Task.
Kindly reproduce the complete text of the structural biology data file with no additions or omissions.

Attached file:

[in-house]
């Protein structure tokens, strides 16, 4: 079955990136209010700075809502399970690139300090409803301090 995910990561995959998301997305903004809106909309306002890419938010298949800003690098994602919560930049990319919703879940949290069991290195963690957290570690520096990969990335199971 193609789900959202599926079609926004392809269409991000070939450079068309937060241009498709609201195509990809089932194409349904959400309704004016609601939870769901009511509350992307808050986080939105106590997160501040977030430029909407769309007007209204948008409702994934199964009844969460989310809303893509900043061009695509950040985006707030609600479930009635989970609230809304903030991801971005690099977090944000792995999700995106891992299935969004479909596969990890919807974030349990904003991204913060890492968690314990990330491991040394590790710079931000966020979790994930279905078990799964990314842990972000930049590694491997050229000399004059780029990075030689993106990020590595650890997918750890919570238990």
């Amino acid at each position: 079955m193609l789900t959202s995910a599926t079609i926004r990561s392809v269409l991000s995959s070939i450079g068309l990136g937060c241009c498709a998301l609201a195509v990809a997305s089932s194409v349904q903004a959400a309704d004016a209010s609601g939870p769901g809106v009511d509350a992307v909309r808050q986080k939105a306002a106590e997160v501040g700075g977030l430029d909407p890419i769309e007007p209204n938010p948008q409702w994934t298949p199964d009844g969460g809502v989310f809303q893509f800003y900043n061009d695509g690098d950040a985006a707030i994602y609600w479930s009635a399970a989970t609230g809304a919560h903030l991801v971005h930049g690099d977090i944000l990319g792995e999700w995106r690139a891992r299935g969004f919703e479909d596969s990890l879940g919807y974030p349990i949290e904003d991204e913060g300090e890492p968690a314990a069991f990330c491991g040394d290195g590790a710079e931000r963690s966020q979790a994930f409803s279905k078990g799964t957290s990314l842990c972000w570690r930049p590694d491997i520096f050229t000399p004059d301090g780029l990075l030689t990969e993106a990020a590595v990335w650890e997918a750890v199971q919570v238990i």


[in-house]
């Protein structure tokens, strides 16, 4: 079955990136209010700075809502399970690139300090409803301090 995910990561995959998301997305903004809106909309306002890419938010298949800003690098994602919560930049990319919703879940949290069991290195963690957290570690520096990969990335199971 193609789900959202599926079609926004392809269409991000070939450079068309937060241009498709609201195509990809089932194409349904959400309704004016609601939870769901009511509350992307808050986080939105106590997160501040977030430029909407769309007007209204948008409702994934199964009844969460989310809303893509900043061009695509950040985006707030609600479930009635989970609230809304903030991801971005690099977090944000792995999700995106891992299935969004479909596969990890919807974030349990904003991204913060890492968690314990990330491991040394590790710079931000966020979790994930279905078990799964990314842990972000930049590694491997050229000399004059780029990075030689993106990020590595650890997918750890919570238990």
């Amino acid at each position: 079955m193609l789900t959202s995910a599926t079609i926004r990561s392809v269409l991000s995959s070939i450079g068309l990136g937060c241009c498709a998301l609201a195509v990809a997305s089932s194409v349904q903004a959400a309704d004016a209010s609601g939870p769901g809106v009511d509350a992307v909309r808050q986080k939105a306002a106590e997160v501040g700075g977030l430029d909407p890419i769309e007007p209204n938010p948008q409702w994934t298949p199964d009844g969460g809502v989310f809303q893509f800003y900043n061009d695509g690098d950040a985006a707030i994602y609600w479930s009635a399970a989970t609230g809304a919560h903030l991801v971005h930049g690099d977090i944000l990319g792995e999700w995106r690139a891992r299935g969004f919703e479909d596969s990890l879940g919807y974030p349990i949290e904003d991204e913060g300090e890492p968690a314990a069991f990330c491991g040394d290195g590790a710079e931000r963690s966020q979790a994930f409803s279905k078990g799964t957290s990314l842990c972000w570690r930049p590694d491997i520096f050229t000399p004059d301090g780029l990075l030689t990969e993106a990020a590595v990335w650890e997918a750890v199971q919570v238990i």